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Discussion Starter · #30 ·
Just a brief update.

At some point I found that battery was no longer seeing mystery discharges. I have two theories.

1. The Kia UVO/Connect 3-year subscription ran out in early April. My wife used it to remote start the car frequently until the subscription ran out. Once that subscription had run out, she deleted the app and coincidentally, the car has never again seen a mystery parasitic draw. So it's possible that app was somehow keeping a module awake. The battery monitor still indicates a brief wake up every night in the middle of the night (Kia phone home), but it does not have much of an effect on the state of charge.

2. The water in a connector recall issue - which did not technically affect my car based on manufacture date. We had a wet spring and it could have kept a body module alive. Soon after we hit drought conditions and it has been very dry.

Some other news is that the cylinder 3 misfire error code has stayed away for months. So the car has been running well. And we have not put any gas in it for more than 5 months, a new record.

On a side note, I can't be the only person with zero sympathy for people that complain about gas prices. My feeling is that if you chose a giant unnecessary vehicle when gas prices were low, and so much so that most manufacturers stopped caring about selling fuel-efficient vehicles in the US, then you forfeit your right to complain about gas prices (or have me care) when they get high.
 

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Hi,
Been scowering the internet and came across your discussion from last year. I habe a 2019 NIRO PHEV, and just dealt with a similar issue and brought it to the dealer here in Westbrook, Maine. ( I see you're also from Maine as well. ) They ran some tests and ultimately said it just needed a new battery but i am convinced there is a vampyric discharge somewhere.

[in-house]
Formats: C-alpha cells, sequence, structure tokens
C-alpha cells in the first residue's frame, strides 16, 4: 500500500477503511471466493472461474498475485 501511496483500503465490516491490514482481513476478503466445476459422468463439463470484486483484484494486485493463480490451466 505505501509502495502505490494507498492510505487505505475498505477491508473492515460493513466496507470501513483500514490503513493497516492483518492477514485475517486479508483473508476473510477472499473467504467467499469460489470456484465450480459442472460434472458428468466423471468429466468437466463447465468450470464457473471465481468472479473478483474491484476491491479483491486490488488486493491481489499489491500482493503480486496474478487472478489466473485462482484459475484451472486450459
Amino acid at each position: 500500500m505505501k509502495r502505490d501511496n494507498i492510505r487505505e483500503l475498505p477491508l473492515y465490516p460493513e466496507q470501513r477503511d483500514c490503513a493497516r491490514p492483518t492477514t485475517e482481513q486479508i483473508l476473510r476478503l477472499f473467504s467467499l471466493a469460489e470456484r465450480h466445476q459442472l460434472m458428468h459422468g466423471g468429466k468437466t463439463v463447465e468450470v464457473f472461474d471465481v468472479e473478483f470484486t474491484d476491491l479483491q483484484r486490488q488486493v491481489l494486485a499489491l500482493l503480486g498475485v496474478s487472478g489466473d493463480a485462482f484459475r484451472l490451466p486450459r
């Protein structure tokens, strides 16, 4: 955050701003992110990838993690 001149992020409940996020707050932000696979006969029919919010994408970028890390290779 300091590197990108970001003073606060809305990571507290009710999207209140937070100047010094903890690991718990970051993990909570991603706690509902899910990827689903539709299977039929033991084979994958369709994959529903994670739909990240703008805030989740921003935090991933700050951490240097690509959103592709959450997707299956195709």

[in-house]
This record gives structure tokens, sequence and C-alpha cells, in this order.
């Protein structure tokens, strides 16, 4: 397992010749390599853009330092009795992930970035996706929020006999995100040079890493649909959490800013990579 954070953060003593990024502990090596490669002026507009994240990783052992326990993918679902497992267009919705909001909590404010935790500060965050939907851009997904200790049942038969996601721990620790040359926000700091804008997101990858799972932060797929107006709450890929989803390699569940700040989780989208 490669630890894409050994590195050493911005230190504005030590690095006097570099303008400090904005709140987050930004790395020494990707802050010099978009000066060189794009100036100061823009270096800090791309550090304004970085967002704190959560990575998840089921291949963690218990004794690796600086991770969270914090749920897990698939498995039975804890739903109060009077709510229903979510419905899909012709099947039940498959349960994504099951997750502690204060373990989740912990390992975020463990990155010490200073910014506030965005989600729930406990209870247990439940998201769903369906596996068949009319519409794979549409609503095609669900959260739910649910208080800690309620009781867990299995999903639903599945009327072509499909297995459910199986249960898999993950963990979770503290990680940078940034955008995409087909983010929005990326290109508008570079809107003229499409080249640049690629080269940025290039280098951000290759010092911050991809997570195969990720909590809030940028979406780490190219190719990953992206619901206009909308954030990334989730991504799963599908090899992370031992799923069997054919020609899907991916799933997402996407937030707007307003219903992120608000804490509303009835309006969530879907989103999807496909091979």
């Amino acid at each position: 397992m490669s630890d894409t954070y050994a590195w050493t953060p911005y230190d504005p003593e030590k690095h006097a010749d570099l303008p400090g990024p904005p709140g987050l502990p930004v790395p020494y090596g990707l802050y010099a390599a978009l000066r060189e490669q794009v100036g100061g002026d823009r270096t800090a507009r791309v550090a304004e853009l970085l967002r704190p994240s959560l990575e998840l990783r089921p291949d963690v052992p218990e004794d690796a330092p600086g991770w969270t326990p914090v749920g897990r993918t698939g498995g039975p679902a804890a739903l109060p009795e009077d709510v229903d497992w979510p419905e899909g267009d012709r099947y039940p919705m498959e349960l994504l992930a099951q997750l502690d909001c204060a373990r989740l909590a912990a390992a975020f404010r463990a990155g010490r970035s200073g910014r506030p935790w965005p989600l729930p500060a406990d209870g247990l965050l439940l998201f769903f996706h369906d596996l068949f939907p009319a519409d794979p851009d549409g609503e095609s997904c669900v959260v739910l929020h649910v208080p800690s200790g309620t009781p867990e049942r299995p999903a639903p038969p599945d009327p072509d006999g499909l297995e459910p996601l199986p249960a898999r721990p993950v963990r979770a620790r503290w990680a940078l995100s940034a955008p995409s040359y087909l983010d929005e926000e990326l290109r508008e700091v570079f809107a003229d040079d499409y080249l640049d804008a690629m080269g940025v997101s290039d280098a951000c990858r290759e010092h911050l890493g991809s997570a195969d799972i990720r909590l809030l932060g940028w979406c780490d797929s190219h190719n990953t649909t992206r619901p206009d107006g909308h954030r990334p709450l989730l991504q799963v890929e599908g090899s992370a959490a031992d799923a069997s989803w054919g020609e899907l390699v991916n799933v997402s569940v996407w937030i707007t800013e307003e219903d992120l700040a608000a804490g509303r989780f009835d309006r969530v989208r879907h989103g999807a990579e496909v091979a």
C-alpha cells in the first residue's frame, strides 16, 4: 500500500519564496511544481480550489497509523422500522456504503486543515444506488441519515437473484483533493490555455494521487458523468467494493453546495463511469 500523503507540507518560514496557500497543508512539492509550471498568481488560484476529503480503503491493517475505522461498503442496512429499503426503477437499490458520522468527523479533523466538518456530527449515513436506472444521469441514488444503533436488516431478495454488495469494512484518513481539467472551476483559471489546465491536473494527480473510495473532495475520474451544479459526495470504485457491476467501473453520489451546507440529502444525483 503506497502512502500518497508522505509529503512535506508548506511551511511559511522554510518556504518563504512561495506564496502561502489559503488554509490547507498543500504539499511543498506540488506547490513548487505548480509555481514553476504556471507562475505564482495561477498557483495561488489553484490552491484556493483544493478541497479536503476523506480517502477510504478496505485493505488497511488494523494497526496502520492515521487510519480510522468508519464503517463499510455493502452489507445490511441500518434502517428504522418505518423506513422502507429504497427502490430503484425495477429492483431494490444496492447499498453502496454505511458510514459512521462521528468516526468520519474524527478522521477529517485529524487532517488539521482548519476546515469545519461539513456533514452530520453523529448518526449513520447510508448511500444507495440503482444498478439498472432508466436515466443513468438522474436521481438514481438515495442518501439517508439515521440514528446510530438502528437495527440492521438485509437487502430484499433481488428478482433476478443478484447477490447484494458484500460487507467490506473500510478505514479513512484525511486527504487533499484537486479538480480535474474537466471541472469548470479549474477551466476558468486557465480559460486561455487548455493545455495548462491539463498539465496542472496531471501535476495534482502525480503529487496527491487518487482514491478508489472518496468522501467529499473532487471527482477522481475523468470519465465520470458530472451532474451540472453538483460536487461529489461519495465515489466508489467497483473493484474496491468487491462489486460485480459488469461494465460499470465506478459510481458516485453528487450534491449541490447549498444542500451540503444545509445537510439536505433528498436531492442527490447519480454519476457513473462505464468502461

Did you ever resolve this? Was it the UVO app? Im actually nearing the end of my trial as well.
Also, by chance do you know of anywhere you can get a replacement battery besides the dealer?
 

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Hi,
Been scowering the internet and came across your discussion from last year. I habe a 2019 NIRO PHEV, and just dealt with a similar issue and brought it to the dealer here in Westbrook, Maine. ( I see you're also from Maine as well. ) They ran some tests and ultimately said it just needed a new battery but i am convinced there is a vampyric discharge somewhere.
Did you ever resolve this? Was it the UVO app? Im actually nearing the end of my trial as well.
Also, by chance do you know of anywhere you can get a replacement battery besides the dealer?
 

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Discussion Starter · #33 ·
I got it at AutoZone, group 99R. Since they like to go by car make and model and because nothing will come up for Kia Niro Phev if you give them the Kia Niro EV which, for some reason they have categorized as a Kia "truck" (in case they can't find it under the Kia cars list), it uses the same 12 volt battery. The way this car charges up and draws down plus the size of that battery guarantees that it's a 3-year battery at best. Because I bought a voltage tracker and could see when modules would turn on while the car was sitting unused, I'm certain that the Kia UVO app woke up a module every night and then sometimes that module did not go to rest. Since the 3-year free UVO expired, which Kia nicely allowed me to use up even though it was an auction car, we let it lapse. We didn't want to pay the fee just to get remote start. This is Maine I mean we can handle walking out to the car and starting it up!